Summary: Nora lives her life unable to move on from the departure of her family and is in pain. She divorces her husband and runs into Kevin who has also divorced Laurie. Nora goes to a conference in Manhattan and discovers somebody is impersonating her. After a lengthy process, she exposes the impersonator who says that the DSD is a fraud and is wrong. Nora goes to a bar where she meets a book writer who wrote a book about what is next. Nora accuses him of not being in pain loudly and draws the attention of an acolyte of Holy Wayne. Nora is taken to Wayne who takes her pain away with a hug. Back in Mapleton, Nora meets Kevin again who invites her to dinner.
The Good: This was a much stronger episode than the last 2. Like "Two Boats and a Helicopter", this episode revolves around a single character which gives it a similar impact to that episode though I don't think it reached the heights that "Two Boats" did. However that's not a fault in the episode as what we got was still excellent storytelling.
I'll start at the beginning with that opening sequence which was tremendous. Nora has been an almost mysterious person in the past few episodes since she appears but we don't know a whole ton about her. This opening sequence showed us the daily life of Nora in a couple minutes, providing all the necessary details and answering many of the questions we had about the character. The sequence shows us the pain she is in and how she goes about her life knowing that her family is gone. It's really well done and tells us everything we need to know about the character in quick time. And on top of that, this opening sequence mirrors the end of the episode really well which helps demonstrate how Nora has changed after this episode's events.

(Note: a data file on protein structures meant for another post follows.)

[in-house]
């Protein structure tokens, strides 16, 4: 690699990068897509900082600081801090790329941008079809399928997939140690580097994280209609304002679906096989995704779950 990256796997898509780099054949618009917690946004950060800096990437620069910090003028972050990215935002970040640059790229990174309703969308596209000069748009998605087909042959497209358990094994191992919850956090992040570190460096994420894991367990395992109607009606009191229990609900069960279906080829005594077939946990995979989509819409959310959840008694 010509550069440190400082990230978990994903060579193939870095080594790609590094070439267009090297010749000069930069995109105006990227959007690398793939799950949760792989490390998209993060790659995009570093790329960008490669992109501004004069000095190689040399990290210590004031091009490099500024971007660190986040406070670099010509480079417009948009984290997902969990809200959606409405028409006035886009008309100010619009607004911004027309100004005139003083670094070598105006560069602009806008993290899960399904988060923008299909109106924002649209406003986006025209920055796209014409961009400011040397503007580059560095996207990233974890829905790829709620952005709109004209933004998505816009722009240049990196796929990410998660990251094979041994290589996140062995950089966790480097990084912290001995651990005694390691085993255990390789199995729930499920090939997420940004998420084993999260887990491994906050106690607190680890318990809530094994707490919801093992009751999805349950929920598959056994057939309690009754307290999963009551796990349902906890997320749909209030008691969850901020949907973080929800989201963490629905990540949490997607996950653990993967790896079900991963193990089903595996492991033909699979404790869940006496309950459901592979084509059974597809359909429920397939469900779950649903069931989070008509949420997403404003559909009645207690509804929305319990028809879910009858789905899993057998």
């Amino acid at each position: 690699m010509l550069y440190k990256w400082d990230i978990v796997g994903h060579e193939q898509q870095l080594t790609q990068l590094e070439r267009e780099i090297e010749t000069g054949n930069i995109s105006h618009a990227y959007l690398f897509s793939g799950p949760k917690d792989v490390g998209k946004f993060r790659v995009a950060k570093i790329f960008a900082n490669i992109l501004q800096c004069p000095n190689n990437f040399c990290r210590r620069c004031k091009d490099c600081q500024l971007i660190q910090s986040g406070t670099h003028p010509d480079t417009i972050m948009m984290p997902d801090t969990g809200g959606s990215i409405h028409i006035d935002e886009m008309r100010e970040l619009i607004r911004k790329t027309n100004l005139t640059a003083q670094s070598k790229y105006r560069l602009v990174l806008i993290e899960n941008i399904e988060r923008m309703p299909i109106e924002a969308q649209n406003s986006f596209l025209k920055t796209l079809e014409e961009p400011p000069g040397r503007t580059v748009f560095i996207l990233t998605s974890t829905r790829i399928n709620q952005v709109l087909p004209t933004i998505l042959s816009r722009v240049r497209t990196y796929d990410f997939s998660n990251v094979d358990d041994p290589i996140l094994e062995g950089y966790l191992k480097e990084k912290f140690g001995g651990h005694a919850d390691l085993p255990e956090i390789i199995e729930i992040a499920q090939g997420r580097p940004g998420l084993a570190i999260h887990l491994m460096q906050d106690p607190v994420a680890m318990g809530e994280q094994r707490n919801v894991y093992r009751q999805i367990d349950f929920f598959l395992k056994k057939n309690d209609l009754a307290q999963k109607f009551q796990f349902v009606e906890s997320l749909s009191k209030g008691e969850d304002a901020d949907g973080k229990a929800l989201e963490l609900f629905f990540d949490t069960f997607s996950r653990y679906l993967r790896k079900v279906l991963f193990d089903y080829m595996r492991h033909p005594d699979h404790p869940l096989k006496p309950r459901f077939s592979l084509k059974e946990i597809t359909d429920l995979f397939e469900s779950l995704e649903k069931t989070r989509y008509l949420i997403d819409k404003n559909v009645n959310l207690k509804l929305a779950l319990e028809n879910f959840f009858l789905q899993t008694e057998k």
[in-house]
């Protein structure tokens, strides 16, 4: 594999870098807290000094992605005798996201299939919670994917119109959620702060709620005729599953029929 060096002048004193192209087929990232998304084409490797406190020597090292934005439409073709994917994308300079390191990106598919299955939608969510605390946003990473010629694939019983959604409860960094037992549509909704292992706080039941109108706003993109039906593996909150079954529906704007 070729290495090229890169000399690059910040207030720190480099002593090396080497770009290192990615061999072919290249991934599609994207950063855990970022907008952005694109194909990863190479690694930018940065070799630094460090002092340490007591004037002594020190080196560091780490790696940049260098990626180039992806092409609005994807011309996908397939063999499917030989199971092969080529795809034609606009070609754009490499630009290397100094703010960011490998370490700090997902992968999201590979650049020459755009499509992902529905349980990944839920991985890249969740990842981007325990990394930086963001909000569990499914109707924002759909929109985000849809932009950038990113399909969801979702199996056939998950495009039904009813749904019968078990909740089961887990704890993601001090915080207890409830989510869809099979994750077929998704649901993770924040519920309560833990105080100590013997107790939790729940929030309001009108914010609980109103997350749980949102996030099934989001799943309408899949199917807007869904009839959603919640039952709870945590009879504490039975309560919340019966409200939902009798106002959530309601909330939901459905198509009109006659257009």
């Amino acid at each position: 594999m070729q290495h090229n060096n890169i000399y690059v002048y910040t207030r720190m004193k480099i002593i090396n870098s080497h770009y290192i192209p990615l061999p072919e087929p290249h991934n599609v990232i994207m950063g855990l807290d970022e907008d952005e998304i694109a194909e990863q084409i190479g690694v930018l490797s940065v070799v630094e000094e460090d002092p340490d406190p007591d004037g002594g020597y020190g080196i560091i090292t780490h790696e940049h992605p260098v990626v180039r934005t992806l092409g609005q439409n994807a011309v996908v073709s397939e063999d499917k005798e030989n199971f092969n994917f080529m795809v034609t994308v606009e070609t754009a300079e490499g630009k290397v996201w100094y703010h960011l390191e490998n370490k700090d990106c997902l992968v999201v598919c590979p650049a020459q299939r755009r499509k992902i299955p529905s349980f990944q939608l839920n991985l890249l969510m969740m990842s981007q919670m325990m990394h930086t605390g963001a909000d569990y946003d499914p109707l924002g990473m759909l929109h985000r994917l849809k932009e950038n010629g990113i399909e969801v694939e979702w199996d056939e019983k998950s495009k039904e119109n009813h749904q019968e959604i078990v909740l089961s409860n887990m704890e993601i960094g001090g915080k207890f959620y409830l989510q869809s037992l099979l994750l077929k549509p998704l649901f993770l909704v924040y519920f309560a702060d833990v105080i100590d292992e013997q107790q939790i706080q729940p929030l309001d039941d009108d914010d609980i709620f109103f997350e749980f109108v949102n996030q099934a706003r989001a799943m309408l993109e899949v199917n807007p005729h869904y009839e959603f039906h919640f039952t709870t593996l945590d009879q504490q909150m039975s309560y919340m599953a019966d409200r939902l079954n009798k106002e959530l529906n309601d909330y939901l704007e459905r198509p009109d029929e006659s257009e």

This leads me to the next thing I liked, which was the transformation Nora went through in the episode. It's not very often in a TV show that an episode focuses on a character changing as it goes on which made this a fairly unique viewing experience. The events throughout the episode made me buy that Nora would want to change which was very important to show prior to her big scene with Wayne (see: best Moment). The decision to let Wayne take her pain away was huge and thankfully the show understood that and made us understand how the pain Nora has been in has been destroying her. From the scene with Margaret in the bathroom to Nora getting a prostitute to shoot her, it was clear that Nora's life wasn't good and desperately needed change. And Carrie Coon's performance made me really buy into her suffering as well. After all that we saw prior to the Wayne scene, it was completely logical for Nora to decide to lose her pain.
One scene in particular that stood out to me in this episode was the bar scene with Patrick Johansson. Nora's pain going into that scene was understandable after listening to what her impersonator screamed at the world about the DSD and seeing this man talk about moving on and being happy like it was that simple really got on her nerves, which led to a really emotional scene with Nora practically forcing Patrick out of the bar with accusations that he's not in pain.